You can probably tell that a lot of the lighter scenes in Half-Blood Prince have to do with relationships, so if you don’t like that aspect of the movies, you’ll probably not like this one a whole lot!  Personally, I found this plotline a lot more agreeable than the “who’s asking whom to the dance” story in The Goblet of Fire, because that seemed to be about everyone making themselves feel miserable for no good reason.  Possibly a good representation of junior high, but not something I enjoy reliving.  With Half-Blood Prince, while I found myself wondering if high school was ever this much of a soap opera for anyone, at least this time, there are more smiles to go along with the tears.

Some of the characters really don’t get much to do– Neville Longbottom, for example, only has a couple of lines– but overall, it’s nice to see the familiar characters we’ve come to know over the course of the movie series.  I was happy to see my favorite character, Luna Lovegood, get a few good moments in this movie.  She saves Harry’s bacon at the beginning of the movie thanks to her perceptiveness and remains a good friend without getting caught up in the social silliness.  Evanna Lynch continues to prove herself an inspired casting choice.  I really liked Luna’s Gryffindor hat for the Quidditch match!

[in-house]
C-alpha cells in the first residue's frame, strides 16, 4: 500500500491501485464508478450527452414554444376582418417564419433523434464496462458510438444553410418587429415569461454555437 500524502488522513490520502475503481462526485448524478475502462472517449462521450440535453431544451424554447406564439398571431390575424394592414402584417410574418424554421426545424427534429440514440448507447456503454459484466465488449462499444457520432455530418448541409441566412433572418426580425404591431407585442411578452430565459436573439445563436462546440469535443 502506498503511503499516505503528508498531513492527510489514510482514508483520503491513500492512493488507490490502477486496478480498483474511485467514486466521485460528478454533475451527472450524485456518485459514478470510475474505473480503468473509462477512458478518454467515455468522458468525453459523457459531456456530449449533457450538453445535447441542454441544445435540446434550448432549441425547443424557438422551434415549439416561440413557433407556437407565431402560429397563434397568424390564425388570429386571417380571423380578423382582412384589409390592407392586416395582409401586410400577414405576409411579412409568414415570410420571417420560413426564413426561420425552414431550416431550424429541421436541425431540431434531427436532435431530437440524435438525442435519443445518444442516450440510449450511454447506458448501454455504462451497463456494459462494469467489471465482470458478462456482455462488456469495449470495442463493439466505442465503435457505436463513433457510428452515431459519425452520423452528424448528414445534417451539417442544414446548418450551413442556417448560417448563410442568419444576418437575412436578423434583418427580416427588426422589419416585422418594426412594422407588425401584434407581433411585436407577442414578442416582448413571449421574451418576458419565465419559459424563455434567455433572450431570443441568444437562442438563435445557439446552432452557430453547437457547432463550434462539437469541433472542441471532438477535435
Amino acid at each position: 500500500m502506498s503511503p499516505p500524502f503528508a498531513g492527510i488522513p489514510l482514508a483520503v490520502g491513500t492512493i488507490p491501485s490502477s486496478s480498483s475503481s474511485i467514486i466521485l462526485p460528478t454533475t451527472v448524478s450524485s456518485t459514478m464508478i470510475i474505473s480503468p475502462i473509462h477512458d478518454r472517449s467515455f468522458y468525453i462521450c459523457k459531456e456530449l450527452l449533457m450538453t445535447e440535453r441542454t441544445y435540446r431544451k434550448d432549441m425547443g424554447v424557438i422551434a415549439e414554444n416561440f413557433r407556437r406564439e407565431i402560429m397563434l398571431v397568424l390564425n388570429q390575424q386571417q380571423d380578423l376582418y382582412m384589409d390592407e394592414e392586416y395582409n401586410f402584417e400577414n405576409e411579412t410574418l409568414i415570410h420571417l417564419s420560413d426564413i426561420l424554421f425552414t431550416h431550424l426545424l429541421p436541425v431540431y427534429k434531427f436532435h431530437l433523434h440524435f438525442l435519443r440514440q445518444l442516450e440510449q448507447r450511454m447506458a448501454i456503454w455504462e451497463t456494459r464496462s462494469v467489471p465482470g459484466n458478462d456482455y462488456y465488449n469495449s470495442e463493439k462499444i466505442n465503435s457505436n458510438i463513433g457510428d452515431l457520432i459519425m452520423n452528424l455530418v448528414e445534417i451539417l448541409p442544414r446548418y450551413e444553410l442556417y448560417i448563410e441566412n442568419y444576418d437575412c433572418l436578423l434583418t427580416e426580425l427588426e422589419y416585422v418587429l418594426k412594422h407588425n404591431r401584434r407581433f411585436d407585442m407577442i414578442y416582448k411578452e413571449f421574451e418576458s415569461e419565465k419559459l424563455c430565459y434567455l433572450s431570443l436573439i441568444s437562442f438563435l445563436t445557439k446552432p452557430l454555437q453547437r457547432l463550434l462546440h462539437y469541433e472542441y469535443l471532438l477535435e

These lighter scenes are surely welcome, as the the entire movie has an air of foreboding about it.  It begins with an attack by Voldemort’s forces on the “real-world” London, and Professor Dumbledore’s yearly orientation speech at Hogwarts has none of the cheer of the prior movies, instead being a warning about the danger that can come from without or within (as it did with Hogwarts student Tom Riddle, who became the dark lord Voldemort).